Gene Warren and Norman Buchbinder
It's Suite 201, Marisa. Suite 201.
aren't your typical landlords. They like artists, always have, and they're willing to accommodate their whims and needs. Their tenants can't all be dentists and opthalmologists, they say, adding that "artists make a neighborhood," and pointing to the revitalization of the SoHo
in Manhattan, and Williamsburg
They're doing their bit for artists: Tony Kushner
, Susan Sarandon
, and Marisa Tomei
all have offices in our building. I imagine you'd be hard-pressed to find another office building in New York with one Pulitzer Prize-winning and two Academy Award-winning tenants. I ain't got the talent, but I'm hoping that location, location, location will at least stimulate the creative juices.
Norman and Gene are partly responsible for the rise of this neighborhood from the dark days of the mid-1970s. Union Square was always a place where something
was happening. Protests following the Triangle Shirtwaist Factory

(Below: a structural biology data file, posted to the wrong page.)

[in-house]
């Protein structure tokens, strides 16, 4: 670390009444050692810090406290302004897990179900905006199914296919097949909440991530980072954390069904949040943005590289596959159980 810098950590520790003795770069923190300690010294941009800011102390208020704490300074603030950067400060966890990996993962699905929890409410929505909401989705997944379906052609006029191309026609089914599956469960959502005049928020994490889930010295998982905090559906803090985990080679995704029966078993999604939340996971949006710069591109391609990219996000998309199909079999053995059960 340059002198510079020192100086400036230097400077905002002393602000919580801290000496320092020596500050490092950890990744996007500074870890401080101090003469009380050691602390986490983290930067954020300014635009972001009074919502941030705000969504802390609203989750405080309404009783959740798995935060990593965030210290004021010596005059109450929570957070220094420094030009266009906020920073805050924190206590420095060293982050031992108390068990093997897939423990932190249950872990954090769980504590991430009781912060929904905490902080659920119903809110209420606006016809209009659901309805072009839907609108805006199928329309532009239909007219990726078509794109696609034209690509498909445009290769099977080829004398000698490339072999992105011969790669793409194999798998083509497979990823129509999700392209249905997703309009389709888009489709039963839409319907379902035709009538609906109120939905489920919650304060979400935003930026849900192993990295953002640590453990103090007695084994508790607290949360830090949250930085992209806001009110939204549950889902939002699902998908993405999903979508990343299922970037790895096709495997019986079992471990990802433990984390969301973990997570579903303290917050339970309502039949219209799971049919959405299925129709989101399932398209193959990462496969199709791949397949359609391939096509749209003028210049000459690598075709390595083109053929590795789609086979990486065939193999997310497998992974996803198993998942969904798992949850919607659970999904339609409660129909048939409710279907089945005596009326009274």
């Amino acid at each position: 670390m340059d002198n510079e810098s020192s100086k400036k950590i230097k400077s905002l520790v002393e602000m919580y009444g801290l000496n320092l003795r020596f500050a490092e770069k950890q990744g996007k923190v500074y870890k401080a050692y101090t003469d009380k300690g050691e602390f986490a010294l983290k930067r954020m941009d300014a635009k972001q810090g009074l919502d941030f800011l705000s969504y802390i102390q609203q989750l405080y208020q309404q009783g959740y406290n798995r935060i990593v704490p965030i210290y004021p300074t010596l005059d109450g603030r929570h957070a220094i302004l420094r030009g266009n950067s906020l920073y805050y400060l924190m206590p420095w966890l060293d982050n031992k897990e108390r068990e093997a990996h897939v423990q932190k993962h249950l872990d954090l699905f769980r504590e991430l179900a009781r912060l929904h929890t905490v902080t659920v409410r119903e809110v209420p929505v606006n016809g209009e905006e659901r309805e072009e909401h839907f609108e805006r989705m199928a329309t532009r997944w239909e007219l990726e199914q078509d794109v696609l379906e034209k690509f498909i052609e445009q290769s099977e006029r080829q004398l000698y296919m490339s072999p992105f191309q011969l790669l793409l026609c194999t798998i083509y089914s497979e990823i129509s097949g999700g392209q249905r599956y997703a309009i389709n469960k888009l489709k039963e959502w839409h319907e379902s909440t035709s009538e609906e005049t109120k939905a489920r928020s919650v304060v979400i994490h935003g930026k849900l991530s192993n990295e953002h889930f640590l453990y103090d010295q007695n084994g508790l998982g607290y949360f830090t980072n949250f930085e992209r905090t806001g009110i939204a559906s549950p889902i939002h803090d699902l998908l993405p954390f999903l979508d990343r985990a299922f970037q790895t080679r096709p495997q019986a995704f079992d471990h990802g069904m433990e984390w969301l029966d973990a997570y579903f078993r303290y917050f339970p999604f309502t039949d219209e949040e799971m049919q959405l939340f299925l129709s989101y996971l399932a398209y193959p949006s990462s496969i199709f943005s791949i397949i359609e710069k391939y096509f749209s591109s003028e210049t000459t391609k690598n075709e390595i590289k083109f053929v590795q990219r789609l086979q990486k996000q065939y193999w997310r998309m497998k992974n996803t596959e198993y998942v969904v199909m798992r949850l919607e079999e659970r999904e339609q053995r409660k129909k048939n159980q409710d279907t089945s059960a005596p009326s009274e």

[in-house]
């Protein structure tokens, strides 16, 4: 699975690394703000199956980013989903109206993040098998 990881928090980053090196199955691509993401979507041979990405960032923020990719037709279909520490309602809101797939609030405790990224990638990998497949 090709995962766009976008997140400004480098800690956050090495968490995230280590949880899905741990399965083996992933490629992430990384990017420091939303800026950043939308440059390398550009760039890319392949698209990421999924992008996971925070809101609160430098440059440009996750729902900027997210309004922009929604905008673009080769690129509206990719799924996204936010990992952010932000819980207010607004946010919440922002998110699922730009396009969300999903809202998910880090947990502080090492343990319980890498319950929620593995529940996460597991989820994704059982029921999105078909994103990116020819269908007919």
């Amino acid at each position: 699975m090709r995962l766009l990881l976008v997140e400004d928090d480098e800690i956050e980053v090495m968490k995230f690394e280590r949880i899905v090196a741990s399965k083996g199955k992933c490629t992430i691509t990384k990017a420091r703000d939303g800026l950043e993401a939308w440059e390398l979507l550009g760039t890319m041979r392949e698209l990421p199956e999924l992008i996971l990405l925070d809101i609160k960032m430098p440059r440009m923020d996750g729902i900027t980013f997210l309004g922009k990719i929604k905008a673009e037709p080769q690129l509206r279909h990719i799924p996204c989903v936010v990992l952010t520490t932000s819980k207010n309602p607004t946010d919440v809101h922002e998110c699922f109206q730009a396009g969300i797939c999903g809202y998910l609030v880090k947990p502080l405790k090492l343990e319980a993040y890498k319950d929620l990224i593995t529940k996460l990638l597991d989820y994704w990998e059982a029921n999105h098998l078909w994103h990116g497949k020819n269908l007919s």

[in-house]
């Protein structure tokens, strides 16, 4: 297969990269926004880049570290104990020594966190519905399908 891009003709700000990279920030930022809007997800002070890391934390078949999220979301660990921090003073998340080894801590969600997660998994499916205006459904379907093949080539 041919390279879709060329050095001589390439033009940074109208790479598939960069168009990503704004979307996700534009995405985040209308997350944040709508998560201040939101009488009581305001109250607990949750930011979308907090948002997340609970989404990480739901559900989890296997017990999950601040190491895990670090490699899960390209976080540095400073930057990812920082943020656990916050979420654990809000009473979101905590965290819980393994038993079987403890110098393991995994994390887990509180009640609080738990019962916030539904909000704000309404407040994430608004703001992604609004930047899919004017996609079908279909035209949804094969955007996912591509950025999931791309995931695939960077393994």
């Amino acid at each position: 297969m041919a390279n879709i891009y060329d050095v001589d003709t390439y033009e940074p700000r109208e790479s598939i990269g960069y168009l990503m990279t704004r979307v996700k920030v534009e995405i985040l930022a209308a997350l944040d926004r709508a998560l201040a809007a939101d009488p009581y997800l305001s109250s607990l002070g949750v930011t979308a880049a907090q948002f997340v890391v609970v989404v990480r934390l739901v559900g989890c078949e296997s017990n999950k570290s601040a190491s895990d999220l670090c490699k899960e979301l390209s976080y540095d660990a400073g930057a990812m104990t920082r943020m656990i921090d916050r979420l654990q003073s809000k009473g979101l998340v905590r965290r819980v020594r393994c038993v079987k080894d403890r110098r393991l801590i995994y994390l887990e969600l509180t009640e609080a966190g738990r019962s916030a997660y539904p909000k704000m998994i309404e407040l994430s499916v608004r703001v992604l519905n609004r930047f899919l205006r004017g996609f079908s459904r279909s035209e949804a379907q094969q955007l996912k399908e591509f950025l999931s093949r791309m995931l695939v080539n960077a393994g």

fire of 1911 a few blocks down in Washington Square occurred in Union Square. Gene Warren used to come as a boy to hear speeches by his name sake, Eugene Debs
, and Fiorello LaGuardia
. In the early decades of the 20th century, Union Square was the entertainment district. According to Gene and Norman, the legendary Hollywood producer Samuel Goldwyn
started working at 108 Fifth Avenue, while 14th Street itself was populated by cheap movie theaters, or Nickelodeons
. The Square itself was filled with department stores, like Klein's
and Orbach's, and later on a different kind of working environment sprung up when Andy Warhol's Factory
sited itself at 860 Broadway at 14th Street.
Tomorrow, Gene and Warren tell me something about 1 Union Square West, where Lantern has its offices.